Table 1 Methanogenesis phase operating parameters of two-phase AD


Physicochemical characteristics of the wastewaters from the Organic Export Abattoir, HR and MR effluents were analyzed following standard methods (APHA 2017). TCOD, SCOD, TN, NH4+-N, TP, PO4− 3, S− 2, and SO4− 2 were analyzed following HACH instructions using a spectrophotometer (HACH DR/3900 HACH, Germany). Oxidation–reduction potential (ORP) and pH were analyzed using a pH meter (JENWAY, Manchester, UK). Resistivity, salinity, electrical conductivity (EC) and total dissolved solids (TDS) were analyzed by multi-meter (EUTECH Instruments, Madrid, Spain). TS and VS were analyzed according to Standard Methods for the Examination of Water and Wastewater (APHA 2017) using an oven at a temperature of 105°C and 550°C, respectively. TVFA and TotA were analyzed using titration according to (APHA 2017) standard method. Total biogas production was measured by sucking the biogas collected in 2-L glucose bag using a 100-mL airtight syringe. The biogas composition was measured using a gas analyzer (Geotechnical instrument gas analyzer, Leamington Spa, UK).

Data analyses

The data registered on the laboratory logbook were entered into the MS excel spreadsheet 2013 version for further statistical analysis. Statistical analysis for mean, standard deviation and one-way analysis of variance (ANOVA) at 95% confidence interval was also performed using Minitab statistical software (Fegade et al. 2013). Origin 2022 software (Origin Lab Cooperation, Northampton, MA, USA) was employed to draw graphs.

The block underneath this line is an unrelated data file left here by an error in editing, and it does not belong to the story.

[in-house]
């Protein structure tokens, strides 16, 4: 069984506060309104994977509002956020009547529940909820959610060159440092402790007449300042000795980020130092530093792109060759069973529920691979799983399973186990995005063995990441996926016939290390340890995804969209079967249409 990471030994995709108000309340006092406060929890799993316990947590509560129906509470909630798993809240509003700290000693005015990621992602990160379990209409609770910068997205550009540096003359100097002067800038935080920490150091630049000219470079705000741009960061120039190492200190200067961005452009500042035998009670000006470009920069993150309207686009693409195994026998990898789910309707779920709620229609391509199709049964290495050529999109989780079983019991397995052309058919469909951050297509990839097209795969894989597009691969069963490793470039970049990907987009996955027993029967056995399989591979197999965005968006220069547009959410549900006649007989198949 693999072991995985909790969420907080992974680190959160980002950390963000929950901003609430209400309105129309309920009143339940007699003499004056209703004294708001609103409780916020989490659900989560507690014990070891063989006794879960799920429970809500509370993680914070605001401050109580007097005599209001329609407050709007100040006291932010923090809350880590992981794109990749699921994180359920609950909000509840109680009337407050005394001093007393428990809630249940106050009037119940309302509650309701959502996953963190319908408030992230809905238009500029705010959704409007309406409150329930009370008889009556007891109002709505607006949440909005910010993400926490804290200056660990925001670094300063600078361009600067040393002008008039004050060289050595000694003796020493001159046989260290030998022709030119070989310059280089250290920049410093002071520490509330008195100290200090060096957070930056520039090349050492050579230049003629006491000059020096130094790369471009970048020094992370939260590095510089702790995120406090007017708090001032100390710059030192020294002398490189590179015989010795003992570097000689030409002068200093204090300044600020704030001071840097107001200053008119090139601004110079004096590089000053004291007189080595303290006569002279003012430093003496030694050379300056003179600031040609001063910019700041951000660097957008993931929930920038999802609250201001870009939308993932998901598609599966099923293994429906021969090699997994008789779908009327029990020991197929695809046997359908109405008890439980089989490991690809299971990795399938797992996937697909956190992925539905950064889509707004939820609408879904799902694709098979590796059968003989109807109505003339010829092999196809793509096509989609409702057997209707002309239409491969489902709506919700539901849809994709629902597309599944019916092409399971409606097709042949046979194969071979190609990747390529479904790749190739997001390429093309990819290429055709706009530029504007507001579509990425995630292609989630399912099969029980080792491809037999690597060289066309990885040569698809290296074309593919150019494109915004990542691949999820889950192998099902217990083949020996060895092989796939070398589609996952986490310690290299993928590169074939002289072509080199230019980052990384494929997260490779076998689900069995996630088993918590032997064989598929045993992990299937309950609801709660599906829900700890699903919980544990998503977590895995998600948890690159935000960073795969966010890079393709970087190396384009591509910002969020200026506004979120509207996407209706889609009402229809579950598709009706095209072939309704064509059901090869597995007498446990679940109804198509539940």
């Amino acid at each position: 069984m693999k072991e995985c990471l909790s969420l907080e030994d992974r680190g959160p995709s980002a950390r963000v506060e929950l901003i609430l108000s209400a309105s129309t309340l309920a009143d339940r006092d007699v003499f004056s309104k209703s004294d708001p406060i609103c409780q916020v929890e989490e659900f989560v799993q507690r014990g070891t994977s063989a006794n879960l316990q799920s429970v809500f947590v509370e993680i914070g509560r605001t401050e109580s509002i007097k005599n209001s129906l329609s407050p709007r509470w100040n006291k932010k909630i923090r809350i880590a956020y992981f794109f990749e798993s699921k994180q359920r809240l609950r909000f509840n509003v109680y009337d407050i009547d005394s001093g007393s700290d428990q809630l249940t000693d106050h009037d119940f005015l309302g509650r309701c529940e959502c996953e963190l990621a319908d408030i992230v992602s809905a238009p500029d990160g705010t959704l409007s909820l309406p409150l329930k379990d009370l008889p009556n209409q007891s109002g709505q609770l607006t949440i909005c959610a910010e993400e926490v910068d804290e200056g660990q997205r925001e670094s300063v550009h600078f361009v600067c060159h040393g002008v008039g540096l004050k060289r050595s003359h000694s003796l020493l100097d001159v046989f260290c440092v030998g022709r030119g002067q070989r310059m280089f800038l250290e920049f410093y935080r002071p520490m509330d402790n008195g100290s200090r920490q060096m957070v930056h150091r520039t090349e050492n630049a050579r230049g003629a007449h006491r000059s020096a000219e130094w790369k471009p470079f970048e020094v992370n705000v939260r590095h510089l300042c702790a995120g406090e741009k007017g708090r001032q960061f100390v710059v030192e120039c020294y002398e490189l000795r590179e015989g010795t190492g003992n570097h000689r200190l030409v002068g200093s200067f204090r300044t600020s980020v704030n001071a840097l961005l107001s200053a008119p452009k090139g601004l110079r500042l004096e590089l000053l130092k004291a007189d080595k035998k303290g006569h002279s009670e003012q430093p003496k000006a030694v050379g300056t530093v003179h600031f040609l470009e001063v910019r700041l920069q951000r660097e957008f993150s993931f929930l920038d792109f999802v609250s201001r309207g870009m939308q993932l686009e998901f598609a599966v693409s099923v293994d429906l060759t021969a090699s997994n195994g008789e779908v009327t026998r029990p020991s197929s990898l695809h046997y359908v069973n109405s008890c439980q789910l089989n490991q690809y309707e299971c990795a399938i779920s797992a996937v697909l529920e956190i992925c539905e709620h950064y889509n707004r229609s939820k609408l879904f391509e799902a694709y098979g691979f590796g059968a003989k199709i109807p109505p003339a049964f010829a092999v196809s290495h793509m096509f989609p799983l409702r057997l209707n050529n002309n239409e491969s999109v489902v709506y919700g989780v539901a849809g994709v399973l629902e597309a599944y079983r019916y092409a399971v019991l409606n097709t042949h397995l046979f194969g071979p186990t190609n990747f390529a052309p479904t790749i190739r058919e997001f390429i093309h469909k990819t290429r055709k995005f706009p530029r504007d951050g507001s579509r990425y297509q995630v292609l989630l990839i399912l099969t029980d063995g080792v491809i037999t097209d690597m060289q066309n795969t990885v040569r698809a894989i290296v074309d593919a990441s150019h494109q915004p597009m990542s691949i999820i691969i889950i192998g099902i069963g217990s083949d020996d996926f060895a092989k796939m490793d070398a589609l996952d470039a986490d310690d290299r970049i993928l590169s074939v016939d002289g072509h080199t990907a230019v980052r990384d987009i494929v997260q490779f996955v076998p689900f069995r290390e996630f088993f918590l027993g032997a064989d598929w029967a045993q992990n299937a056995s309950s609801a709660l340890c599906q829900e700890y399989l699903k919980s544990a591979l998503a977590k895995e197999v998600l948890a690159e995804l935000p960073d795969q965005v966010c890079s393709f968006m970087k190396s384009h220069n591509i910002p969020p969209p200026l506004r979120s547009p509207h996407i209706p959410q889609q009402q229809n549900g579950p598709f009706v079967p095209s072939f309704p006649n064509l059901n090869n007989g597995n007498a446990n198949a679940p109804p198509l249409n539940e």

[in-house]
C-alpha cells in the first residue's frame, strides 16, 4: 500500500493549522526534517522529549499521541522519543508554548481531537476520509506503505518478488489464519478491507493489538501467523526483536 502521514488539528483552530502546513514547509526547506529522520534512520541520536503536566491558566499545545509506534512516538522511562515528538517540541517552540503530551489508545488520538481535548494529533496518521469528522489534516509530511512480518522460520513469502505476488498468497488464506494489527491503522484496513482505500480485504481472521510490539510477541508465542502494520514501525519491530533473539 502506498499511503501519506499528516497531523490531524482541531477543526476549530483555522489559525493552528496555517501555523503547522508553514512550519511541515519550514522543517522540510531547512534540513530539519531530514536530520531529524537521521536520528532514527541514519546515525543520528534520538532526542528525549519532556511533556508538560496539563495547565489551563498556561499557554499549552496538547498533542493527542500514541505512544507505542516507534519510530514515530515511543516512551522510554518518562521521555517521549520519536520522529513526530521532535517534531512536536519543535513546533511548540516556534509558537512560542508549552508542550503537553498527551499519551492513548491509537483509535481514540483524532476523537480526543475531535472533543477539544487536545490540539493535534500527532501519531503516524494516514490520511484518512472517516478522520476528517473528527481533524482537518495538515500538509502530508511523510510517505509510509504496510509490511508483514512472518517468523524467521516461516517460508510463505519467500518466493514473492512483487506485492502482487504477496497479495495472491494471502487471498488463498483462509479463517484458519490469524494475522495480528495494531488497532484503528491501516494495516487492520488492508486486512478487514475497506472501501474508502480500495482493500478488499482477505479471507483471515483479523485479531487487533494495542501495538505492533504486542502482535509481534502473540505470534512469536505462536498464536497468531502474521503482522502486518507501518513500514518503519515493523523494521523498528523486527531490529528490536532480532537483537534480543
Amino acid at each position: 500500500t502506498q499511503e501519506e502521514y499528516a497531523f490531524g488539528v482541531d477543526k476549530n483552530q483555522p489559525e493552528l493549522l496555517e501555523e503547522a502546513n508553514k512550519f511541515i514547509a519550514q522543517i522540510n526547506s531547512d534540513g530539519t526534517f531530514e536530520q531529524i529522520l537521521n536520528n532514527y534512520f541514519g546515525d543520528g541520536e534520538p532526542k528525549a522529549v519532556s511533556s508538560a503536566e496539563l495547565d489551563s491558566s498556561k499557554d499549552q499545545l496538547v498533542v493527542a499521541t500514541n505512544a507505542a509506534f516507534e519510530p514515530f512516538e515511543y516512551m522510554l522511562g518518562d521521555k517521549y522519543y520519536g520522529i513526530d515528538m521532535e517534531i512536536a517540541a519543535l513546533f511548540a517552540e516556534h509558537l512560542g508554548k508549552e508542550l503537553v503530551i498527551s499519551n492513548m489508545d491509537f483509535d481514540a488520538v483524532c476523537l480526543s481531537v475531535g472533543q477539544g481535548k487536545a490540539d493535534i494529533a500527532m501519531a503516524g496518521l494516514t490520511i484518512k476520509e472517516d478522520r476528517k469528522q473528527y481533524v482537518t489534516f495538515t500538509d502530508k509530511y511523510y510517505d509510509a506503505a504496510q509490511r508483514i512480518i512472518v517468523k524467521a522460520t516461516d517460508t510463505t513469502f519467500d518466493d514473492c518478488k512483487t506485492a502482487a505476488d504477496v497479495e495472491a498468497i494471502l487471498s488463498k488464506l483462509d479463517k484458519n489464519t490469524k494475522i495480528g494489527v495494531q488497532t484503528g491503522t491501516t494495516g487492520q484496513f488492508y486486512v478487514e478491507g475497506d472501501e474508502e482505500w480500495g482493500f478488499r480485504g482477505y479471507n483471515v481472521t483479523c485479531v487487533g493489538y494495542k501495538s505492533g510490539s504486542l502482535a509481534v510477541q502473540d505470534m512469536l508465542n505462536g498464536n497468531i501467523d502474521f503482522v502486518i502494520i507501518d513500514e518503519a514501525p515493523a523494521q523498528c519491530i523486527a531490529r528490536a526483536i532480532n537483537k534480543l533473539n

Results and discussion

The characteristics of slaughterhouse wastewater and HR effluent at HRT of 3 days used as the feedstock/influent of the methanogenesis phase are provided in Table 2. As shown in Table 2, the TCOD, SCOD, and BOD values (mean ± SD) of slaughterhouse wastewater were 5366 ± 827, 4842 ± 827 and 2487 ± 595 mg/L, respectively. Slaughterhouse wastewater content in terms of TCOD, and BOD reported earlier ranged between 4753 ± 1156 and 7080 ± 227 mg/L, and 2110 ± 602–43911 ± 389, respectively (Mulu & Ayenew 2015; Ren et al. 2014; Worku and Leta 2017). The EC, salinity, TDS, pH, ORP, and TVFA of slaughterhouse wastewater were varied between 1348 and 1964 ppm, 1210–1628 ppm, 1165–1684 ppm, 6.80–7.39, − 101 to − 63 mV, and 435–1197 mg/L, respectively. Padilla-Gasca E et al. (2011) reported that, the high EC, salinity, and TDS content is mainly due to the dissolved ion content NH4+-N, SO4− 2, and NO3-N of slaughterhouse wastewater. The average (Mean ± SD) BOD, TCOD, SCOD, TVFA, NH4+-N, and pH values of the HR effluent at HRT of 3 days used as MR influent were 1175 ± 19 mg/L, 4945 ± 24 mg/L, 3430 ± 83 mg/L, 1177 ± 12 mg/L, 369 ± 11 mg/L, and 5.8 ± 0.04, respectively.